FAYETTEVILLE, N.C. (WNCN) — We spoke with local lawmakers about what can be done to stop mass shootings in our country.
“I think now more than ever thoughts and prayers are great, but we need to take action and this is way past due,” Sen. Kirk DeViere (D) said.
“I’m not sure that tougher gun laws is really the answer,” Rep. John Szoka (R) said. “A lot of the problems we have in this country is people’s mental status.”
Army soldier Joshua Holtsberg brought his family to Jim’s Pawn Shop Monday to buy a gun.
“I’m working on getting a concealed carry permit so that way I can have some home protection, and just protect my family and my little one whenever we’re out shopping at the local Walmart,” Holtsberg said.
The El Paso Walmart was the scene of one of the latest mass shootings in our country, fueled by what President Trump said was racism.
“The shooter in El Paso posted a manifesto online consumed by racist hate,” President Trump said. “In one voice our nation must condemn racism, bigotry and white supremacy.”
Szoka says more gun control isn’t the answer, but rather investing in mental health programs.
“It’s never good to see people who are mentally unstable take innocent lives,” Szoka said. “I’m not sure what the answer is, but I’m certainly willing to have an open discussion with anybody who’s willing to discuss it with me and maybe we can make things better.”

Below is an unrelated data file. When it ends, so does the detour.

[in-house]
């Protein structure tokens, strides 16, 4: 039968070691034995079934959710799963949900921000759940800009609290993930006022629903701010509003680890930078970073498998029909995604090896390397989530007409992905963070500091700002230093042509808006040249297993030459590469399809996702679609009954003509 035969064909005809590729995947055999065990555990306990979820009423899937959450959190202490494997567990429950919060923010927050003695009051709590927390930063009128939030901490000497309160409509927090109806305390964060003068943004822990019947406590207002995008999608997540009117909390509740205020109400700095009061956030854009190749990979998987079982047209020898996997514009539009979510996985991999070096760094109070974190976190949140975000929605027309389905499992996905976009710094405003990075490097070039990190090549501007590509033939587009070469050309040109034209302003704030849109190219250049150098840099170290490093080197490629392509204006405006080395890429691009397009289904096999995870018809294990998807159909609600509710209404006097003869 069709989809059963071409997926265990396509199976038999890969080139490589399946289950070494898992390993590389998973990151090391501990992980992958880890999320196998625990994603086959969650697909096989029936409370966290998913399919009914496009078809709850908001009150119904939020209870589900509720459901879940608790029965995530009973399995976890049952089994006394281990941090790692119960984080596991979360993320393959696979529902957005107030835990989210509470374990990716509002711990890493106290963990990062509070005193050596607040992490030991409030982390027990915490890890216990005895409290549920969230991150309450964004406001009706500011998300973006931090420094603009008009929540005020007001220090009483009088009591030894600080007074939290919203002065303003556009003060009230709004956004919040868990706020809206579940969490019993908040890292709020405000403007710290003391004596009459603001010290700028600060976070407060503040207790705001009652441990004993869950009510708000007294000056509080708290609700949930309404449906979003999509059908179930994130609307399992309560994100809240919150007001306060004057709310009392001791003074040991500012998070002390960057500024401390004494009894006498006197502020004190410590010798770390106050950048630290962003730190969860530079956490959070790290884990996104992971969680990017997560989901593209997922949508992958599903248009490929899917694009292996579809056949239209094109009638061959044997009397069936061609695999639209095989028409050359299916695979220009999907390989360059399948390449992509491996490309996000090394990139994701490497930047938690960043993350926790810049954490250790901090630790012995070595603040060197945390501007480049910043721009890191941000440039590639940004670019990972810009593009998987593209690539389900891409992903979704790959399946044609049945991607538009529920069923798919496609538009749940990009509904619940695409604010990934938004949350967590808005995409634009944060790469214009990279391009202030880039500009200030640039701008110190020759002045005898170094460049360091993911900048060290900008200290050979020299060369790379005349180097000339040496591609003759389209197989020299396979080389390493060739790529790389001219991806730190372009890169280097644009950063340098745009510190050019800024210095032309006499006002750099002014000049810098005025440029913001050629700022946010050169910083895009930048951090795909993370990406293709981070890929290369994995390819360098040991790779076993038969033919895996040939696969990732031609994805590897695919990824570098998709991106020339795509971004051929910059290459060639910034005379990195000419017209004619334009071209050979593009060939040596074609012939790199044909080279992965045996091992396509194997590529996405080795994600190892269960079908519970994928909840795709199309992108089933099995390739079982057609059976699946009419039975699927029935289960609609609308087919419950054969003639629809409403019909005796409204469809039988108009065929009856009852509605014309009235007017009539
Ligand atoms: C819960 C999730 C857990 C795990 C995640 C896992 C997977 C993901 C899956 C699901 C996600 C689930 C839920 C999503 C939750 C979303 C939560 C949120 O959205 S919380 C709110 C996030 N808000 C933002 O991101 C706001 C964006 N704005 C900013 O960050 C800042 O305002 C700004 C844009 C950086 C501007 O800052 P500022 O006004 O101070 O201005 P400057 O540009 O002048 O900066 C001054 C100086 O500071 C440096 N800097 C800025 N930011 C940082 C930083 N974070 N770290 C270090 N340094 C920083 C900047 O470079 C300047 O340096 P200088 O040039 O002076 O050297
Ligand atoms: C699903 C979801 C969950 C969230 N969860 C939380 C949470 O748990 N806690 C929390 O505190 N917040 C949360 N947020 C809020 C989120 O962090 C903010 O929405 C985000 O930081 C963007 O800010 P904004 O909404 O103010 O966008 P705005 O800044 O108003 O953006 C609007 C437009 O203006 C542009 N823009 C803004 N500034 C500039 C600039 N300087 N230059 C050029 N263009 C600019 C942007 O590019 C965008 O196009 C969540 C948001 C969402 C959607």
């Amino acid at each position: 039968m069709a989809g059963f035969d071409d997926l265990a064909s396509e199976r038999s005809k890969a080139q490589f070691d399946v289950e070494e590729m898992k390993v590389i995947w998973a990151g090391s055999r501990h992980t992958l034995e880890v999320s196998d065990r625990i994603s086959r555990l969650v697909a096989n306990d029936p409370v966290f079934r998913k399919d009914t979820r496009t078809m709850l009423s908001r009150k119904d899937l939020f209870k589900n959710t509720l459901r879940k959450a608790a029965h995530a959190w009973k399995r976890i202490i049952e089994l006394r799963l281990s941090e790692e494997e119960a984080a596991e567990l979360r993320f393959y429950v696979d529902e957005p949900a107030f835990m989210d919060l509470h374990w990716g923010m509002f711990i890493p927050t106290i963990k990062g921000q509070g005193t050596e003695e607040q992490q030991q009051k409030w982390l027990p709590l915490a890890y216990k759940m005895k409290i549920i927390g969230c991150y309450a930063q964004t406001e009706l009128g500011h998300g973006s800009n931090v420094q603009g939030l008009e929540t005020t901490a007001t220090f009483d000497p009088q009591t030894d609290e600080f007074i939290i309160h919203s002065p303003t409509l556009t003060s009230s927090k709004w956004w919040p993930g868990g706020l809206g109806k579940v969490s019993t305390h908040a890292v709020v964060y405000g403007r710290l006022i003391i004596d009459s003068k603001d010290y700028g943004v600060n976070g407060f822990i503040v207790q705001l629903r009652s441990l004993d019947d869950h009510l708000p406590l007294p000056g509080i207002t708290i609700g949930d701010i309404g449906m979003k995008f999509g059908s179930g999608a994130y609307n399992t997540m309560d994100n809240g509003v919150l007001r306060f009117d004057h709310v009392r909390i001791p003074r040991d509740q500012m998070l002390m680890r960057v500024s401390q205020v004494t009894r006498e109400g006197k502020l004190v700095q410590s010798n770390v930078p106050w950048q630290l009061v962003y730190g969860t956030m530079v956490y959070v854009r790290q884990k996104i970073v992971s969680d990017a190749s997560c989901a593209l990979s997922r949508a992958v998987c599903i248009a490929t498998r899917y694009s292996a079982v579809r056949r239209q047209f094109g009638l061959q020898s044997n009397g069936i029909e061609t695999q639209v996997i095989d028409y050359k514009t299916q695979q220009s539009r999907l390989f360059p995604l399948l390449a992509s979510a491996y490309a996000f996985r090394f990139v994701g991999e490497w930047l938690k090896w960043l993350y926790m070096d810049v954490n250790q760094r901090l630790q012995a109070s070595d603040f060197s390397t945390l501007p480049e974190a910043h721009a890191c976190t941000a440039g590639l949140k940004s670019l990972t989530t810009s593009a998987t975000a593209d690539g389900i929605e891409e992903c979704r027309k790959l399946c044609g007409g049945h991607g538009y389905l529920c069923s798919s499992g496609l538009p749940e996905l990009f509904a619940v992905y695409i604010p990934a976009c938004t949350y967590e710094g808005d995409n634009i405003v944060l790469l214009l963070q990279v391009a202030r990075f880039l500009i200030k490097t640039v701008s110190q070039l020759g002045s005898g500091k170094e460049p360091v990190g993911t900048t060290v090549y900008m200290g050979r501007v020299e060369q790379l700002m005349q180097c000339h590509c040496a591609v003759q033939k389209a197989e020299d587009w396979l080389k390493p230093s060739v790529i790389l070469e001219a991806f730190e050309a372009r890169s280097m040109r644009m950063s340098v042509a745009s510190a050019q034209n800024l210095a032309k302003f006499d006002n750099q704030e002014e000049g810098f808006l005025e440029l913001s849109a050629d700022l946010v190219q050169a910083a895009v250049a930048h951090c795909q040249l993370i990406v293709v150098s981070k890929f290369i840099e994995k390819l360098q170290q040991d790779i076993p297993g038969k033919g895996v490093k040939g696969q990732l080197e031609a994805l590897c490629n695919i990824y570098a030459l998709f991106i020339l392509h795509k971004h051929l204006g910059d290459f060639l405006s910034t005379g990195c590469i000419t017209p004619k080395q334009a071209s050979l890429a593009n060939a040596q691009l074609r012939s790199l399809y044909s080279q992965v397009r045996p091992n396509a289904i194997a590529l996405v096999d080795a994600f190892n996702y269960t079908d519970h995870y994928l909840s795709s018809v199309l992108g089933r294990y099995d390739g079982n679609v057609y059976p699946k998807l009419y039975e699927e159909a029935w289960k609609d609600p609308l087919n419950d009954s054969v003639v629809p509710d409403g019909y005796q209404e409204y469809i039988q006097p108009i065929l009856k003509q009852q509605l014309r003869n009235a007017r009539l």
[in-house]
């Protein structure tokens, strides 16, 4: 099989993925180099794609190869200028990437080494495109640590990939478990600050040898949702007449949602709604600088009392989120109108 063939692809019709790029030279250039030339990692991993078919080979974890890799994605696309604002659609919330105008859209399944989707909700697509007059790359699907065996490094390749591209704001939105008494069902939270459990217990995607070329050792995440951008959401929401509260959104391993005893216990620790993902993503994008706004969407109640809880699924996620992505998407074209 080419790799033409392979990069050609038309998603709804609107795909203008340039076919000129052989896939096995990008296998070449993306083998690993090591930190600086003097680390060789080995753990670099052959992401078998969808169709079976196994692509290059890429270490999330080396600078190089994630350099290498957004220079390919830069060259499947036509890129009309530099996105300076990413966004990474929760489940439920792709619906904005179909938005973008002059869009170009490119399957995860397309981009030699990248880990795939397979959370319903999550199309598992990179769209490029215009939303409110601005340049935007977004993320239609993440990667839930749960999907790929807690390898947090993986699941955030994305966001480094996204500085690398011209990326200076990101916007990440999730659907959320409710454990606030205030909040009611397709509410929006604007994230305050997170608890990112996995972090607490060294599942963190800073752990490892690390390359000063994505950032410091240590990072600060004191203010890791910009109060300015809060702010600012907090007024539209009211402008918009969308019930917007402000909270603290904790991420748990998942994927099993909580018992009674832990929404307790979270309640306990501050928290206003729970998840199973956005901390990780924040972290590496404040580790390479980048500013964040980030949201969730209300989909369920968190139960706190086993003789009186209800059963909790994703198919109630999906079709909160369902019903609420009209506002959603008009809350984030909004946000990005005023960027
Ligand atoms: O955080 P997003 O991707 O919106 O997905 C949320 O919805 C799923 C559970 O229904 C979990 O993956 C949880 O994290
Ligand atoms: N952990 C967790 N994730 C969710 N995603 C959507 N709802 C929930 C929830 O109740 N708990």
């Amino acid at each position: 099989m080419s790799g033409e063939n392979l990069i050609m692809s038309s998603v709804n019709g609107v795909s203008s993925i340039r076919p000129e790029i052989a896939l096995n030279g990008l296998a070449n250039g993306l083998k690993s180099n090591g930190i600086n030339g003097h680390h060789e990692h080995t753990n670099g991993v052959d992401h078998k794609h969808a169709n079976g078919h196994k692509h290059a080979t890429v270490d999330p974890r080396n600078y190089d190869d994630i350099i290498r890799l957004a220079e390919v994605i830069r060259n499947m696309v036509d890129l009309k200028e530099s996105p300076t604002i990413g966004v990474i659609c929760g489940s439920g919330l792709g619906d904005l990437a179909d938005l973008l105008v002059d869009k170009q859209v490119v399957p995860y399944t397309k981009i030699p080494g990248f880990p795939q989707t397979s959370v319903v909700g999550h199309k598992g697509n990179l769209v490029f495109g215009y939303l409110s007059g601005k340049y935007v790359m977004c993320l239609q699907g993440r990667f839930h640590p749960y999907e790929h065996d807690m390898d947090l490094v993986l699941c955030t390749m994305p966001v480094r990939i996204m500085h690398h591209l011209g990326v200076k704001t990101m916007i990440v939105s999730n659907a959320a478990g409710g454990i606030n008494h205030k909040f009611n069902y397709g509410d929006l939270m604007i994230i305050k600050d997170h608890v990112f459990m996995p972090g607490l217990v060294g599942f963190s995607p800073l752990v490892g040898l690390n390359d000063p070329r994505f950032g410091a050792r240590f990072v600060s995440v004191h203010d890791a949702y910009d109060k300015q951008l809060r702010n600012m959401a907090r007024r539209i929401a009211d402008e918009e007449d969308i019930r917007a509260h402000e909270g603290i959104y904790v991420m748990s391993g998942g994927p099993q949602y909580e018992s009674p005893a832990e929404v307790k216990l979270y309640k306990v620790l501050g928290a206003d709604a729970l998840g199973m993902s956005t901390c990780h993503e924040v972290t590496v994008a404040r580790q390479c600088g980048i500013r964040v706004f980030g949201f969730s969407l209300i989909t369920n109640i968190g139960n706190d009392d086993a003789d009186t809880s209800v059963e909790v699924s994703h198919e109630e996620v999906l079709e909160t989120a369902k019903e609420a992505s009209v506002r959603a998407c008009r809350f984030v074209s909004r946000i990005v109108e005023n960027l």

“We vow to act with urgent resolve,” President Trump said.
Lawmakers are caught up in figuring out the best way to move forward.
“Trying to identify these people before they act so that we can stop them before they act in this senseless loss of life,” Szoka said.
Deviere says state lawmakers need to talk about the gun control bills already on the table, instead of pushing them to the side.
“What we need to have more than ever now is to set aside the partisanship and let’s have a conversation about what we can do to protect our citizens, protect our children and ensure the rights of gun owners are protected as well,” DeViere said.
“I’m not sure what the answer is, but I’m certainly willing to have an open discussion with anybody who’s willing to discuss it with me and maybe we can make things better,” Szoka said.
We also spoke with firearms instructors about the latest mass shootings.
“Unfortunately people have been hurting people since the dawn of time and they’re going to find a way to do it,” Range Manager Tony Jacobs said.
“There’s not enough being done for mental health,” Geary Chlebus said. “It is not gun control, it’s more of a mental health (issue).”
North Carolina lawmakers will meet at the General Assembly Tuesday to drum up support for several gun control measures on the table.
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